Ravichandran Ashwin looked giddy, and Rohit Sharma held his hand on his head. Virat Kohli had just dropped a routine catch at deep mid-wicket and gave a respite to the dangerous Aiden Markram. Just an over later, Rohit doubled down on the charity by missing an under-arm throw with all three stumps for the target. They were the last remnants of India’s victory in Perth, which would seal their route to the T20 World Cup semi-finals.
Earlier Suryakumar Yadav had missed the runout and Arshdeep Singh was slow on a few occasions, finding himself a scandalous glare from Rohit. At the end of the game, the Indian captain did not sugarcoat the sluggishness behind excuses. He said “We were just not good enough. In the last two games, we were pretty good on the field. We couldn’t hold our chances, we missed a few run-outs. We need to keep our heads high and learn from this game.”
As a response, India announced that their second training session would take place between 6 pm and 8 pm at the Adelaide Oval before their game against Bangladesh. This is likely to include a fielding session under lights, a first since the start of this World Cup. Except for Karthik, who practiced with fielding coach T Dilip. India has not exclusively practiced their fielding due to scheduling and the long travel distance between games. They practiced catching only once in the evening at the MCG before the Pakistan game, but not after that. Babar Azam’s team, in fact, had done two separate training sessions that day, especially to get used to catching under lights and under gusts of wind.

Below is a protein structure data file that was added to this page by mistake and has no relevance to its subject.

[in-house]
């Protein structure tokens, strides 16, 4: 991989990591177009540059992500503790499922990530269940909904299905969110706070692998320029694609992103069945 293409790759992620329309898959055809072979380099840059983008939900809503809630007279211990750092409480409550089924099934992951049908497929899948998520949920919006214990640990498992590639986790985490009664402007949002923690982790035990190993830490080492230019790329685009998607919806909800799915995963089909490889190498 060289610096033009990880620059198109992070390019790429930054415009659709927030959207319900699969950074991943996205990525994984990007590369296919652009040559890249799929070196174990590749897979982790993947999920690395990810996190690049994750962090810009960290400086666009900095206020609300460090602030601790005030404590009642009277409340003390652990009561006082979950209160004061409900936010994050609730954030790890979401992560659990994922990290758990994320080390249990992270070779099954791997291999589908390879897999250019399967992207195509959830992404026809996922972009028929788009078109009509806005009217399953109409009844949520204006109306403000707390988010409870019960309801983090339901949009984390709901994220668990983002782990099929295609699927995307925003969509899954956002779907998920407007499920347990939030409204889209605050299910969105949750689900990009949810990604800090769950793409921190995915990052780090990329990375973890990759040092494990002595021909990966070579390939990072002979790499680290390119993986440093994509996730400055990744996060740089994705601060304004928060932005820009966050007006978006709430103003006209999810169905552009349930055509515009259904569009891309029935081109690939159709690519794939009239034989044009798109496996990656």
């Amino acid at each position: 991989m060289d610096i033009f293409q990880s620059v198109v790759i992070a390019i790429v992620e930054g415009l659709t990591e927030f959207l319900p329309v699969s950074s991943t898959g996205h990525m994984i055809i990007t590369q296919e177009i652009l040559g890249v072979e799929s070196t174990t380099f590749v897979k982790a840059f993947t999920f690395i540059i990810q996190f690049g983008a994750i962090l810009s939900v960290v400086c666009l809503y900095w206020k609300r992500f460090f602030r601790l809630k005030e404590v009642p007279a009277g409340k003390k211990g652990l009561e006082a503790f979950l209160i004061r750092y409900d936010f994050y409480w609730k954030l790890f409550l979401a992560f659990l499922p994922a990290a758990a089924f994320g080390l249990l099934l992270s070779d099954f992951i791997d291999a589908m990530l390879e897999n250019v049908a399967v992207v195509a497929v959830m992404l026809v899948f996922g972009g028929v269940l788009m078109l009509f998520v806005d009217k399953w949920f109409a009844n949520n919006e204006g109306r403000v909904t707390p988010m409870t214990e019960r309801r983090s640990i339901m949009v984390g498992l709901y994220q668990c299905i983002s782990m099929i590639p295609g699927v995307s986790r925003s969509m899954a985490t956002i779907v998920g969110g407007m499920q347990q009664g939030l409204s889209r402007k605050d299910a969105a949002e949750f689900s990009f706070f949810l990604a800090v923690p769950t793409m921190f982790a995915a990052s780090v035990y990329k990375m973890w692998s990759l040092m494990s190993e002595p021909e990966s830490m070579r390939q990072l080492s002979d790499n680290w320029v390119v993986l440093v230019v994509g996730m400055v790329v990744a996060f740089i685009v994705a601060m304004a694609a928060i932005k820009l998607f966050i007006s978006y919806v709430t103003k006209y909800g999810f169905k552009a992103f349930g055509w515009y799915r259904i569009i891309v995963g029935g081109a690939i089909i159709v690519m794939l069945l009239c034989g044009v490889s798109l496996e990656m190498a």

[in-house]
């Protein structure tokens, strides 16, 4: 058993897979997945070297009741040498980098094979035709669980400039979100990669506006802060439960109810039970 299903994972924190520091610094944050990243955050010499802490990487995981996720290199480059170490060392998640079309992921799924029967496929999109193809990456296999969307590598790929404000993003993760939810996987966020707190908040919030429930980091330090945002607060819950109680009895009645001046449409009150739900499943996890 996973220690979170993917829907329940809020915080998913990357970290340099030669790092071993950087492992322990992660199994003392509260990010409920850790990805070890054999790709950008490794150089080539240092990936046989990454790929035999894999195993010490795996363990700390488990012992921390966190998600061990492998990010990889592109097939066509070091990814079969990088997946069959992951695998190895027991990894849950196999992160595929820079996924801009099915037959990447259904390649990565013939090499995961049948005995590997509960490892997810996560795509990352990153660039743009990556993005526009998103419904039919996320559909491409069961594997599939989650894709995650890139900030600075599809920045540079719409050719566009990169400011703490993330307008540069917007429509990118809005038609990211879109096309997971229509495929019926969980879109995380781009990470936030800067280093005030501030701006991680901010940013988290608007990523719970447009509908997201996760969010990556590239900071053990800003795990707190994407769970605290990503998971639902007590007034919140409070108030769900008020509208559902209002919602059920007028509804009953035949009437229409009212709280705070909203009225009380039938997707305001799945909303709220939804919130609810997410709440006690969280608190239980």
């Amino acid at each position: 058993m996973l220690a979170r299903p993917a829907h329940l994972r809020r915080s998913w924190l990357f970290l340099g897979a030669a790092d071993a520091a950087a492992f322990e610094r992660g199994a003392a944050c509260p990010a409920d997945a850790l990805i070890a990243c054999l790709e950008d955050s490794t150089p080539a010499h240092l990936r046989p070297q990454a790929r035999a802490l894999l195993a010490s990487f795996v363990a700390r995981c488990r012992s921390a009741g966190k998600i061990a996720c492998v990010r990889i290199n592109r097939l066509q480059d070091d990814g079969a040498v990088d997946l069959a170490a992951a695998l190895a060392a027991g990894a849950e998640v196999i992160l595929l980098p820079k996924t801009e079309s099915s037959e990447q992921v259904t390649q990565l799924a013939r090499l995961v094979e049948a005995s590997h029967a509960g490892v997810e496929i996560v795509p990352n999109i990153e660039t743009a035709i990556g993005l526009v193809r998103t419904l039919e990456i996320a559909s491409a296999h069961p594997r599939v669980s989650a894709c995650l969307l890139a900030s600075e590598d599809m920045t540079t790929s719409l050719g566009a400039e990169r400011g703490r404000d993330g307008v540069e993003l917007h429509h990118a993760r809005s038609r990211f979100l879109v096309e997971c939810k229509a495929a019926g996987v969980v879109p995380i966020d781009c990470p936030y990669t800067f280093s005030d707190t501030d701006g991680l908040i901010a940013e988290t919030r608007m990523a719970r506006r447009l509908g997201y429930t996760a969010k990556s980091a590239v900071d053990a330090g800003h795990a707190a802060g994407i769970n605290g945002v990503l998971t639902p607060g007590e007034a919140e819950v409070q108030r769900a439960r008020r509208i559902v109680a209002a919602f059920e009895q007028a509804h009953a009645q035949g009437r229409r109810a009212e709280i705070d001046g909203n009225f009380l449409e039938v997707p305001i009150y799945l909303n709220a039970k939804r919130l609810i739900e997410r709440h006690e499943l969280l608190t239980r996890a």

The numbers paint a grim picture. Between the last two World Cups, India has dropped 32 catches in 35 T20Is and this does not include a half chance or a reflex caught and bowled chances. Add them in and we’re looking at a number in the region of 50. Earlier this year in Southampton, in a game where we won a 50-run victory over England, India dropped five straight catches, with Karthik being a repeat offender three times.
Even after four months, India has not stabilized and has only retreated. However, it is also not clear how they are trying to improve. It’s good to hear the captain admitting that there is a problem on more than one occasion, but without any remedial response, they are what they are, just words.
However, there is no quick fix to India’s fielding problem in the short format and Dilip and Dravid have a task on their hands. They are already without an elite fielder, Ravindra Jadeja, in this tournament and suddenly find themselves with an aging squad – an average of 31 with big boundaries in these Australian venues. A lot of fielders are also not able to make a difference consistently. When Kohli made two brilliant fielding in the warm-up match against Australia in Brisbane, Gavaskar said: “He should be in the playing XI just for his fielding”.
Ravi Shastri on commentary during the Australia series said “If you look at all the top Indian teams over the years, there is youth and experience. I find the youth missing here and hence the fielding. If you look at the last five-six years, fielding-wise, I think this side is no match to any of the top sides when it comes to fielding. And that can hit badly in big tournaments. It means that as a batting side you have to get that 15-20 runs game after game, because if you look around the field, where is brilliance? There is no Jadeja. Where is that X-factor?”
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